While analysing the Fiesta Exploit Kit, a number of “java applets” and a Silverlight application was downloaded by the exploit kit. This post will describe the Silverlight exploit. The purpose of this post is to give a better technical understanding of how exploits makes use of vulnerabilities and play with memory to acheive shellcode execution.

[ Sample used in the analysis ]
MD5: a920d4ead958746e4886859fc28dbcdb
SHA1: 12a3f08144d3d9f317a62cfefb4c54fe823e9724

[ Part 1: Getting Started ]

For those who want to follow along, this is a link to the Fiesta-EK-silverlight-exploit. Do note, this is a MALICIOUS file, so please run it in a “safe” environment. The password to the attachment is “infected29A”

Silverlight applications come in a .xap file. As .XAP file is a .zip compressed file that contains the client DLL for the Silverlight application as extra DLLs of assemblies that the Silverlight application could be using. This can be the author’s own assemblies of user controls or assemblies that are not part of the Silverlight runtime by default that gets installed on the client.

External resources like images or other types of files can also be added to the .XAP file if you do embed them into your client DLL. By renaming the .xap file to .zip you can view its contents. Inside the .xap file and we will see a manifest file and a DLL file:

The manifest file describes the entry point of the application so let’s take a look at that first.

In this case, the manifest file is quite straightforward. The “EntryPointAssembly” tells us that the application starts in the tuyngled30.dll and the “EntryPointType” tells us that it starts in the App class of that package.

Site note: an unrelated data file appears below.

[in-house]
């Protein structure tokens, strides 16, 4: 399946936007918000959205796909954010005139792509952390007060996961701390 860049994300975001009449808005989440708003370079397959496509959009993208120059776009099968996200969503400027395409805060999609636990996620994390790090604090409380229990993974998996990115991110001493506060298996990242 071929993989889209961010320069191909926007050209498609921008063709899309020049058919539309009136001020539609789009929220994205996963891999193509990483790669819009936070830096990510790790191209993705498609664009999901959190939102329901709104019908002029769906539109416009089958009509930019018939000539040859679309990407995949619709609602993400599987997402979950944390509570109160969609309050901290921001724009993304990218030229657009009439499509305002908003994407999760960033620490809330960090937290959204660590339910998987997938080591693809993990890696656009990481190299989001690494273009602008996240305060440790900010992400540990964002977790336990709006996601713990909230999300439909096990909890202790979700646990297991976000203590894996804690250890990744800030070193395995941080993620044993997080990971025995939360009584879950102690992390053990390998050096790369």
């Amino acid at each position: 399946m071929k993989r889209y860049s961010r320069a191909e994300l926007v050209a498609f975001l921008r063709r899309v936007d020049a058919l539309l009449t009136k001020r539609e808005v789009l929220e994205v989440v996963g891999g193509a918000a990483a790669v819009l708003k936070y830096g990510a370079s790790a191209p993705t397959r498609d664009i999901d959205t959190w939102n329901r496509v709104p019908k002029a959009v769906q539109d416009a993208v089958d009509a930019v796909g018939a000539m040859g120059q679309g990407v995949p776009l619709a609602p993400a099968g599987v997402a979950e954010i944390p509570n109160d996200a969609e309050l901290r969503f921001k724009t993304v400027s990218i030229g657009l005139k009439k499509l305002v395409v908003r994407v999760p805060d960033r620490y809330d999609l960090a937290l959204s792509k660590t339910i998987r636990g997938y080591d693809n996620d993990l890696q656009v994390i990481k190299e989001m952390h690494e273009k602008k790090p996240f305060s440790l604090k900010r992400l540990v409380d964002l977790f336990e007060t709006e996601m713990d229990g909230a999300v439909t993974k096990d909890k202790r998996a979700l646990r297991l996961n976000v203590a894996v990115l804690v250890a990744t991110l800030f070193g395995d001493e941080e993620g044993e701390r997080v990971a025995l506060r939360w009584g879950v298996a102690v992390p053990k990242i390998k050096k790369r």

The next step would be to decompile the dll file. For this purpose, I used .Net Reflector. Throw the DLL into it and you will get back the C# source of the internal classes. Let’s take a look at the entry point, the App class.


The constructor calls the InitializeComponent which actually loads in components based on a xaml file. Normally, you would want to look at the xaml file to see if it loads in any additional suspicious components but for this case, the xaml file does not load in anything extra. The Application_Startup method is also called when the Silverlight application is started. In this case, it creates a new “jake” object and passes it the InitParams (We will get back to these params later)

[ Part 2: Overview ]

This exploit uses 2 vulnerabilities to achieve code execution.

CVE-2013-3896 (Memory Disclosure vulnerability) bypasses ASLR by disclosing adjacent memory such that ROP gadgets can be reliably located within

After which, CVE-2013-0074 (Double-Dereference vulnerability) achieves code execution. DEP is also bypassed by overwriting the shellcode into legitimate executable memory addresses.

Also, this exploit seems to target only x86 (32-bit) architecture.

[ Part 3: Bypassing ASLR with Memory Disclosure CVE-2013-3896 ]

Let’s look at the “jake” class.


The constructor of the “jake” class assigns the init parameter of “dies” into the byte array named “curd” and then calls the “wake” method (we will get back to this “dies” param later).